Scrappy pots

Carol Lessans uses up scrap and gets a jump on spring on

Maryland’s Carol Lessans got a jump on spring and used up leftover veneers and canes by applying them to flower pots. Yes, you can fire clay pots in the oven. A little glue or liquid polymer will make the bits and pieces hold firmly.

In her preparations for the season, Carol has also covered a birdhouse and other garden items. You may recall that she embellished her mailbox years ago and it survived a number of snowy winters. More on Facebook.

Need more wild ideas? Sometimes I hesitate to put edgy, out there polymer in the daily posts and I save them up for the weekend StudioMojo where the die-hards hang out. Walk with us on the wild side each Saturday!

Carried by color

These breezy, summery earrings from Spain’s Elena Fernandez Guijarro are made from scrap clay pieces laid next to each other in an easy, casual way.

Sometimes we forget about easy and casual. Color carries Elena’s design forward.

Try going simple and let color carry your work along.

Traveling scrap

Anderson/Lehocky on PCDaily

Scrap from Jon Anderson’s studio in Bali made its way to Ron Lehocky’s workroom in Louisville.

Through all sorts of serendipitous connections and with a great deal of fun and intrigue, Jon’s polymer scrap is raising hundreds of dollars for the Kids Project in Kentucky.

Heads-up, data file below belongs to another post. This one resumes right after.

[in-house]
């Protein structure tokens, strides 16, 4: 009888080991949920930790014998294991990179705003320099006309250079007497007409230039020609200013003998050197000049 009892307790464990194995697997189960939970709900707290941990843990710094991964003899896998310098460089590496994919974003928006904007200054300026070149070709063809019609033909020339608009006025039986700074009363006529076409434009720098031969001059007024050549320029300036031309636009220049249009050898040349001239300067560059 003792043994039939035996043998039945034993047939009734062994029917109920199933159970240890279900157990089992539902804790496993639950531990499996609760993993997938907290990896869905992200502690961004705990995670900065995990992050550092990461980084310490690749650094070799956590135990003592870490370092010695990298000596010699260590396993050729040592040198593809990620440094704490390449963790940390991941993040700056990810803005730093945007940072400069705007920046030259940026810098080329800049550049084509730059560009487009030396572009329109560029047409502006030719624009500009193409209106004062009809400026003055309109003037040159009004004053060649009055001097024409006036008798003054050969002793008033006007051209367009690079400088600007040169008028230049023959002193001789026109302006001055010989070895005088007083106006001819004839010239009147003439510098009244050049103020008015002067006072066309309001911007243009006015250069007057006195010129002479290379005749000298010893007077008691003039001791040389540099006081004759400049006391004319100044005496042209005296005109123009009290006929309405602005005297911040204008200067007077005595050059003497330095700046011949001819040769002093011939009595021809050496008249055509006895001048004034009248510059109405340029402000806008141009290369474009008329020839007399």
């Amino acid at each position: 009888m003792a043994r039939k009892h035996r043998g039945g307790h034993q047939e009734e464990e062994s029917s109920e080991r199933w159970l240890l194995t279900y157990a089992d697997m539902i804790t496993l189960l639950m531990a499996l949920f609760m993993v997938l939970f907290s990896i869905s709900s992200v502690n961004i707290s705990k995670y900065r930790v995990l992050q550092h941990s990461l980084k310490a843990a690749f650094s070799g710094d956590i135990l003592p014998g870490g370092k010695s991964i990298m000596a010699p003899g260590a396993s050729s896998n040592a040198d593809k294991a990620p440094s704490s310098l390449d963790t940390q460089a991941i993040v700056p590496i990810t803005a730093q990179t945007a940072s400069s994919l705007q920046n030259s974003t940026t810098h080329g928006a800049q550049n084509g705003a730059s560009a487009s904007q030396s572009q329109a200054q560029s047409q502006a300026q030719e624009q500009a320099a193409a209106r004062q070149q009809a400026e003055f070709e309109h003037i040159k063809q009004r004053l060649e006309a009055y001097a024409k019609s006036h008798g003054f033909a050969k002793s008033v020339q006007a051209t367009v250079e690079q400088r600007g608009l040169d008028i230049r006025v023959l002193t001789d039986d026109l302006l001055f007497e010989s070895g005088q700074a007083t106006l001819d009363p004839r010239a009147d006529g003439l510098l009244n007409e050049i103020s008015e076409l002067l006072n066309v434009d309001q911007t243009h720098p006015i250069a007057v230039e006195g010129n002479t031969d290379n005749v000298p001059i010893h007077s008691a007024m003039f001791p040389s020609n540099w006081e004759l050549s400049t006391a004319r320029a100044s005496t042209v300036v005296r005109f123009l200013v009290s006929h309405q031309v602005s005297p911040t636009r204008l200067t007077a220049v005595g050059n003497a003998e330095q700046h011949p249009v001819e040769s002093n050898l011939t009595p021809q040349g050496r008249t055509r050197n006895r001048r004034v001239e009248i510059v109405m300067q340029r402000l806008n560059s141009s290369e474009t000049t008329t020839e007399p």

Lehocky on PCDaily

You can see pictures of more of Ron’s results by clicking on the image.

He nearly discarded Jon’s canes that had welded themselves together in transit. What are you doing with your scrap? Are you overlooking treasures?

There’s more to the story! Jon is sending another batch of what he calls polymer cheese (more securely packaged this time) when Barb Alexander’s tour arrives in Bali soon.

Tokens from scrap

Maunsell on PCDaily

Jewel-like scrap hearts from Quebec’s Claire Maunsell get us in the proper holiday mood. What mementos and love tokens will you make this week?

Claire says she’ll soon offer a tutorial about the way she uses her scrap to get the dramatic effects you see here.

Maunsell on PCDaily

In the meanwhile, you can learn about her methods of using Pan pastels, inks, paints and some unusual tools with translucent Pardo clay on her new Craftcast class.

Watch how she teases the clay into shape (she was a glass artist before polymer), and applies layers and layers of texture and color until she’s pleased with the effect.

I learned a new way to anchor the probe on the thermometer. It’s often the little tricks you learn in a class that come in most handy. See more of Claire on Flickr, her site, Facebook and in her online Zibbet and Etsy galleries.


Scrap habits


While we’re focused on ways of working, I noticed that Emily Squires Levine accumulates her cane slices and in a designated scrap bowl and at the end of each studio session, she makes coasters from the day’s surplus.


Clay that isn’t used in the coaster collage is blended into backing to add thickness. What a good way to get rid of scraps regularly so that they don’t nag at you from an ugly  pile that clutters the studio.

See more of Emily’s studio here and on Flickr.

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  • I'm Cynthia Tinapple, an artist, curator, and leader in the polymer clay community for over 20 years.

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